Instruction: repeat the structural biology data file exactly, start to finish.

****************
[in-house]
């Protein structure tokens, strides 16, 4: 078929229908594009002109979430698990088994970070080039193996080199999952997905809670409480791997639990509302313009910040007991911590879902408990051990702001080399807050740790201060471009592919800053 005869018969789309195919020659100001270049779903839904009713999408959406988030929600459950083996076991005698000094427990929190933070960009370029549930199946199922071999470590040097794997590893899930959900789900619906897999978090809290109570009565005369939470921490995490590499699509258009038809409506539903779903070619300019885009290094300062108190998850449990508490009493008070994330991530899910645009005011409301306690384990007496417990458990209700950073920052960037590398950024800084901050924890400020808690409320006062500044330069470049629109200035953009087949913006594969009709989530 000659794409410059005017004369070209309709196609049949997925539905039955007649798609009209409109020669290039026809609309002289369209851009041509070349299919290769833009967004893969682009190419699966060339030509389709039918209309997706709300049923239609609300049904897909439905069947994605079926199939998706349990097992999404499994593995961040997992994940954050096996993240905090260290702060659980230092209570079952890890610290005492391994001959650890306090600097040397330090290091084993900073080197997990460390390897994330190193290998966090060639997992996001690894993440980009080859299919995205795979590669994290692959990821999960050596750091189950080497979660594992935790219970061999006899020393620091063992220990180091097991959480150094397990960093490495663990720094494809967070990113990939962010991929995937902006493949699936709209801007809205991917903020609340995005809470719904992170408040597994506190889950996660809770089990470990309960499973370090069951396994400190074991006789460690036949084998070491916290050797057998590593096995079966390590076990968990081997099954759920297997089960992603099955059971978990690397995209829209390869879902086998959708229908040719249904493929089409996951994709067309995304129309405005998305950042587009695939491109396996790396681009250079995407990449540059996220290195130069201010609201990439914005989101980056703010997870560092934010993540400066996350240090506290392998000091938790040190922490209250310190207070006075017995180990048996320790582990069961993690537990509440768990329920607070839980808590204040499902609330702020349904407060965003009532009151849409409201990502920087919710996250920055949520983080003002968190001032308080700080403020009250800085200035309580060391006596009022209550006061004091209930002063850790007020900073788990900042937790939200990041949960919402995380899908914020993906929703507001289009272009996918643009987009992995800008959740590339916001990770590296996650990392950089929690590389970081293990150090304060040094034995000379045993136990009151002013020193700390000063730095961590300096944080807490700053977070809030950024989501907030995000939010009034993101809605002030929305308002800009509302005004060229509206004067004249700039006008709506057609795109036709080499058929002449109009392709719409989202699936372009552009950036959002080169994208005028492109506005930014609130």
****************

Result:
[in-house]
């Protein structure tokens, strides 16, 4: 078929229908594009002109979430698990088994970070080039193996080199999952997905809670409480791997639990509302313009910040007991911590879902408990051990702001080399807050740790201060471009592919800053 005869018969789309195919020659100001270049779903839904009713999408959406988030929600459950083996076991005698000094427990929190933070960009370029549930199946199922071999470590040097794997590893899930959900789900619906897999978090809290109570009565005369939470921490995490590499699509258009038809409506539903779903070619300019885009290094300062108190998850449990508490009493008070994330991530899910645009005011409301306690384990007496417990458990209700950073920052960037590398950024800084901050924890400020808690409320006062500044330069470049629109200035953009087949913006594969009709989530 000659794409410059005017004369070209309709196609049949997925539905039955007649798609009209409109020669290039026809609309002289369209851009041509070349299919290769833009967004893969682009190419699966060339030509389709039918209309997706709300049923239609609300049904897909439905069947994605079926199939998706349990097992999404499994593995961040997992994940954050096996993240905090260290702060659980230092209570079952890890610290005492391994001959650890306090600097040397330090290091084993900073080197997990460390390897994330190193290998966090060639997992996001690894993440980009080859299919995205795979590669994290692959990821999960050596750091189950080497979660594992935790219970061999006899020393620091063992220990180091097991959480150094397990960093490495663990720094494809967070990113990939962010991929995937902006493949699936709209801007809205991917903020609340995005809470719904992170408040597994506190889950996660809770089990470990309960499973370090069951396994400190074991006789460690036949084998070491916290050797057998590593096995079966390590076990968990081997099954759920297997089960992603099955059971978990690397995209829209390869879902086998959708229908040719249904493929089409996951994709067309995304129309405005998305950042587009695939491109396996790396681009250079995407990449540059996220290195130069201010609201990439914005989101980056703010997870560092934010993540400066996350240090506290392998000091938790040190922490209250310190207070006075017995180990048996320790582990069961993690537990509440768990329920607070839980808590204040499902609330702020349904407060965003009532009151849409409201990502920087919710996250920055949520983080003002968190001032308080700080403020009250800085200035309580060391006596009022209550006061004091209930002063850790007020900073788990900042937790939200990041949960919402995380899908914020993906929703507001289009272009996918643009987009992995800008959740590339916001990770590296996650990392950089929690590389970081293990150090304060040094034995000379045993136990009151002013020193700390000063730095961590300096944080807490700053977070809030950024989501907030995000939010009034993101809605002030929305308002800009509302005004060229509206004067004249700039006008709506057609795109036709080499058929002449109009392709719409989202699936372009552009950036959002080169994208005028492109506005930014609130």